• Hi Matt, I 100% agree with your comments about gaming the metrics. I’m not advocating that teams manage to a metric. The “goal” in this post refers to an observation or outcome that the team wants to test out. The metric adds information, but is only one part of a larger experiment.

      Thanks for the feedback, I appreciate it!
      –Ryan

  • Bob Galen

    Nice post Ryan. There’s an “old” metrics definition/creation approach called GQM or Goal – Question – Metric. You start with the goal. Then you craft questions you’d like to answer in support of the goal. The at the end, you design the metric to answer the questions in support of the goal. I’m not sure who originally came up with it, but it’s been around for awhile. Nonetheless, far too often I see us “diving into” metrics without understanding or establishing goals first. Thanks for reminding us of that!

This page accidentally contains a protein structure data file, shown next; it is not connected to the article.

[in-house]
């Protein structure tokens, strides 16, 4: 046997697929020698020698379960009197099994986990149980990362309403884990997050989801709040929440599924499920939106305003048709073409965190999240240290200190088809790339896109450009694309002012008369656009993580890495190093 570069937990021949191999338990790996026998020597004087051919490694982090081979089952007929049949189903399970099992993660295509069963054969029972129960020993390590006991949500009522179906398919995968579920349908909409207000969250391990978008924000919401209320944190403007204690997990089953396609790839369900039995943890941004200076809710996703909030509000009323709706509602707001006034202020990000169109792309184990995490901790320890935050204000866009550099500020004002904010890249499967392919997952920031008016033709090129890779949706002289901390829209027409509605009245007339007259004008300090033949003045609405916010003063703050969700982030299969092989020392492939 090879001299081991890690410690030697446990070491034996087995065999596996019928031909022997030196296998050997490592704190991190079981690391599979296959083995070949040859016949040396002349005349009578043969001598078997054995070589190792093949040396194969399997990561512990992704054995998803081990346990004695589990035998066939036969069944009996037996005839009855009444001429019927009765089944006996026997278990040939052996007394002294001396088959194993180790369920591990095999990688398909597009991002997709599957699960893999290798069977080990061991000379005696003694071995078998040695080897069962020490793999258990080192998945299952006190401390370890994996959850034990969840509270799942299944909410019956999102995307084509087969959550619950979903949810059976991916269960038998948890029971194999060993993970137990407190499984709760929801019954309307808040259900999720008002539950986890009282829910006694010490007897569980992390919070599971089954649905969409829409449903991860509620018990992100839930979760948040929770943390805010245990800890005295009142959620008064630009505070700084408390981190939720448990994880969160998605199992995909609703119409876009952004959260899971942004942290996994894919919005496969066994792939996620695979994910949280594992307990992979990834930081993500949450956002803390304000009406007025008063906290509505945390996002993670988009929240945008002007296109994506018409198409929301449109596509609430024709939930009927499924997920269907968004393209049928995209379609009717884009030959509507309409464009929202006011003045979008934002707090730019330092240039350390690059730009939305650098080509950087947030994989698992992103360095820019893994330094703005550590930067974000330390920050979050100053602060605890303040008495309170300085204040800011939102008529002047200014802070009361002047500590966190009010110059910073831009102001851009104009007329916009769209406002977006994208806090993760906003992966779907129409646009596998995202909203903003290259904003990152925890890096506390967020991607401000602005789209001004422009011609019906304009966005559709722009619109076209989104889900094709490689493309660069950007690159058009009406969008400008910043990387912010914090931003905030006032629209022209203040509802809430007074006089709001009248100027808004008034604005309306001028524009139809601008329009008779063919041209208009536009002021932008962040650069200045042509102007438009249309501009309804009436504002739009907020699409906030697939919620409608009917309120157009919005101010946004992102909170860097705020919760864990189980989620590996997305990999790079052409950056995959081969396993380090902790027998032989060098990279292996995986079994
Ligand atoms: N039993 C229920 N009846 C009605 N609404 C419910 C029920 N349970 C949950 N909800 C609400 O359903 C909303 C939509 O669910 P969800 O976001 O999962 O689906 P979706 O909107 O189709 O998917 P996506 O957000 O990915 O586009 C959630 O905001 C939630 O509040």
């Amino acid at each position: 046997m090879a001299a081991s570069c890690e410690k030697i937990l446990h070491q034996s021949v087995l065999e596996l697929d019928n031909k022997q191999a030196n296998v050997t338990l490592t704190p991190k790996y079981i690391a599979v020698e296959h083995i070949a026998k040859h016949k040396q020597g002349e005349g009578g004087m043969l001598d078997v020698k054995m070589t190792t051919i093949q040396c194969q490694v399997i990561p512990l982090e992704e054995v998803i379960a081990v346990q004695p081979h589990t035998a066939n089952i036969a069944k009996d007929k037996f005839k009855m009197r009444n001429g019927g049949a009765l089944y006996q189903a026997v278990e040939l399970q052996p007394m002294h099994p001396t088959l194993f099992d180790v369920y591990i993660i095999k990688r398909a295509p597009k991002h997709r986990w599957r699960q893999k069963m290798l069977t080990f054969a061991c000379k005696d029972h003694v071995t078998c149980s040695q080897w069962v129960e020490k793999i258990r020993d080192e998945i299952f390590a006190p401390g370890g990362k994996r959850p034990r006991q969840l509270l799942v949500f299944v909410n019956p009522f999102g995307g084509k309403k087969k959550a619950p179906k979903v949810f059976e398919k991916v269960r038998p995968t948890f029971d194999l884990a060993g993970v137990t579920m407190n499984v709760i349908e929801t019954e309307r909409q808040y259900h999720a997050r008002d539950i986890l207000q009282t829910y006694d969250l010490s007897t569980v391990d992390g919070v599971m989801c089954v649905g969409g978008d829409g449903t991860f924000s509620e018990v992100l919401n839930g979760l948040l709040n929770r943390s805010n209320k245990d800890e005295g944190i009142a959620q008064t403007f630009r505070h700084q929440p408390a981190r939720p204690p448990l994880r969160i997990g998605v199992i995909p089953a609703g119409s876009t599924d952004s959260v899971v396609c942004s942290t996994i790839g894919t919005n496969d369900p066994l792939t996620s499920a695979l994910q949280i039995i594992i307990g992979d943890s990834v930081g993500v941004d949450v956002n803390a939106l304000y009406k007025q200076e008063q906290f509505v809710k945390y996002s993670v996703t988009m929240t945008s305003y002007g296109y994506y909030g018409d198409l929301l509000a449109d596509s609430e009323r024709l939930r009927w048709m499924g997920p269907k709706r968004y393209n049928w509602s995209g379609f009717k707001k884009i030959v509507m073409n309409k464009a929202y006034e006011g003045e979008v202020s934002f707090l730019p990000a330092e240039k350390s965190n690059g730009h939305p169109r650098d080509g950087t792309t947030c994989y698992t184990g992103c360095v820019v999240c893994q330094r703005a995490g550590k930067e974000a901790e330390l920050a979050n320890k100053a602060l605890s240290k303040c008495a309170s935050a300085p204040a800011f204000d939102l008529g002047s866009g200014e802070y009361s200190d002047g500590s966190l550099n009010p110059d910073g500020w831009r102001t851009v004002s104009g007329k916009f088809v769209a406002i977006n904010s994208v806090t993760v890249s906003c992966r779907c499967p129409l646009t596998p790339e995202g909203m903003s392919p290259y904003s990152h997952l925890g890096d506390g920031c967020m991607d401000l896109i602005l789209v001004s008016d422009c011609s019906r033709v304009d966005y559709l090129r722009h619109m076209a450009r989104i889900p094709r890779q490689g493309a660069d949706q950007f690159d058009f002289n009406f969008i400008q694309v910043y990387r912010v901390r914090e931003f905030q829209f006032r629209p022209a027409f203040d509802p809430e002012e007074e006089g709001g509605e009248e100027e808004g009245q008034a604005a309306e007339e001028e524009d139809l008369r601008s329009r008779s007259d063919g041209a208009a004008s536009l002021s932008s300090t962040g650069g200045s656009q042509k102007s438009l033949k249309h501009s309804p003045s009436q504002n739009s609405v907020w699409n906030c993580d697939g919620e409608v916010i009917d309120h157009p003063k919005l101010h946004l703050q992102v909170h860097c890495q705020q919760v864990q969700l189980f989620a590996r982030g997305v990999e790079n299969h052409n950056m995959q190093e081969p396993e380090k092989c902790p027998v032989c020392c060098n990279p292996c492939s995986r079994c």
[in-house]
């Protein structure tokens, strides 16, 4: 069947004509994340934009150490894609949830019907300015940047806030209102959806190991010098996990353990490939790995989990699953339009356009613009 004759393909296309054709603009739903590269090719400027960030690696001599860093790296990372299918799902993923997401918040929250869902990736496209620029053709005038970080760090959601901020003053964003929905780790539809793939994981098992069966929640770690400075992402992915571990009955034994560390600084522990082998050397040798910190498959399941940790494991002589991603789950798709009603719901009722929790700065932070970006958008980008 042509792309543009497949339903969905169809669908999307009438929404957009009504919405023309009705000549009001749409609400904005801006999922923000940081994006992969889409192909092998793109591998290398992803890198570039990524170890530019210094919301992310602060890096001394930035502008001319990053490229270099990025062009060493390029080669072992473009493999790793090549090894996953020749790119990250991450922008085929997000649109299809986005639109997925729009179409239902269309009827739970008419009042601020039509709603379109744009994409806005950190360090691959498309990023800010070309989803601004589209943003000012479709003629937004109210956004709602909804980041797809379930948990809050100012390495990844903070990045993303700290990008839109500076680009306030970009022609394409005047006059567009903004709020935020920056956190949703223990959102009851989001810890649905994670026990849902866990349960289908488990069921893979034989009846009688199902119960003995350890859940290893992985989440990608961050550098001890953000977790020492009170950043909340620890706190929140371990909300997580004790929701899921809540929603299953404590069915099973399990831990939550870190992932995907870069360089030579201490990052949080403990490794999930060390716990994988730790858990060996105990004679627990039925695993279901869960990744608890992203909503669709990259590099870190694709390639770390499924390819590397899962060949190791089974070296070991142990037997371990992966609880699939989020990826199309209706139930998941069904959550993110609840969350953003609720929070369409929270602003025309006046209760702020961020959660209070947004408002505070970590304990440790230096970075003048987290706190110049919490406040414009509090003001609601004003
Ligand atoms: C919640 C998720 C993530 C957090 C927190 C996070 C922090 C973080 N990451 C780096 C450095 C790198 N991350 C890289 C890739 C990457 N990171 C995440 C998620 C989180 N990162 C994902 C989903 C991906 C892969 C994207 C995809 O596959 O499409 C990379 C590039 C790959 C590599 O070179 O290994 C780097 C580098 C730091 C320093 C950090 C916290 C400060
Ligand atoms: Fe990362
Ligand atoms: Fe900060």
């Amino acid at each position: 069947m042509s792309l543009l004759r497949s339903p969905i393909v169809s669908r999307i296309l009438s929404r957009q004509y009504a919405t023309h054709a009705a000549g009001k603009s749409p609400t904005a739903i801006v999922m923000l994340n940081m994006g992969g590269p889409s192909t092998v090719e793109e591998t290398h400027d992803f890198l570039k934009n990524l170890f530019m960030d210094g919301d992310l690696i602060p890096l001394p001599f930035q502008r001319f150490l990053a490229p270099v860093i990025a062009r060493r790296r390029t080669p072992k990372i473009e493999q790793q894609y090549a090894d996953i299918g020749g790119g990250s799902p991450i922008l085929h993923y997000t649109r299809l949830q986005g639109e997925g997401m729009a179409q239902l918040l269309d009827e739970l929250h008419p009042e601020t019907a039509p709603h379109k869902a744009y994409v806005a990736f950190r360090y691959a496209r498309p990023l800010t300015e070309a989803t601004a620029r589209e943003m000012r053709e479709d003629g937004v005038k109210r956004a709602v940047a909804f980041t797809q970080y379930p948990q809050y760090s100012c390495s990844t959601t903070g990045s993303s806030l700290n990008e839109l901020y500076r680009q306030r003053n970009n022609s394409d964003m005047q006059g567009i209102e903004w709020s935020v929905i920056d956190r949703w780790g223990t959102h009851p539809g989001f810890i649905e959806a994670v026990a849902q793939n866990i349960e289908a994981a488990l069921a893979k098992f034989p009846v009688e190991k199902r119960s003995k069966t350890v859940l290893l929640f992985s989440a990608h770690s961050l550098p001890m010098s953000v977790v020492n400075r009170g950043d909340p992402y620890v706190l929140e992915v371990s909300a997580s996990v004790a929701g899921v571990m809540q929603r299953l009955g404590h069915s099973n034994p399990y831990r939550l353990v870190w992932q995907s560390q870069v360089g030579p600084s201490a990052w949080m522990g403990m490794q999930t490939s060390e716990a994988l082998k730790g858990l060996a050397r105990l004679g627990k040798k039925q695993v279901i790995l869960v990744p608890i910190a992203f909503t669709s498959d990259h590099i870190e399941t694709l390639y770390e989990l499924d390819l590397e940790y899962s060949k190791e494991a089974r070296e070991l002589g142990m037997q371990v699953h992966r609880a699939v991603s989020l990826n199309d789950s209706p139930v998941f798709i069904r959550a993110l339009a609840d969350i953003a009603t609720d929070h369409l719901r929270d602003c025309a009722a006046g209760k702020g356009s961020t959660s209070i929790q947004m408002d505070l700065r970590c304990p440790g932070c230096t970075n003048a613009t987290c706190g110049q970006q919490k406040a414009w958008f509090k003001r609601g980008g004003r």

• Zach Bonaker

      Well done, Ryan! PDCA at the core of the article and I agree 100%!

      • Glad you liked the article Zach. PDCA is interesting and is something that I’m looking in to further. PDCA and GQM all seem very logical which makes it even more baffling that teams ignore them and do odd things with their metrics.
        Thanks for the comment!
        –Ryan

    • Hi Bob – thank you for the feedback and for the GQM pointer. I’ll check it out and see what else I can mine from this “old” approach. Thanks again!
      –Ryan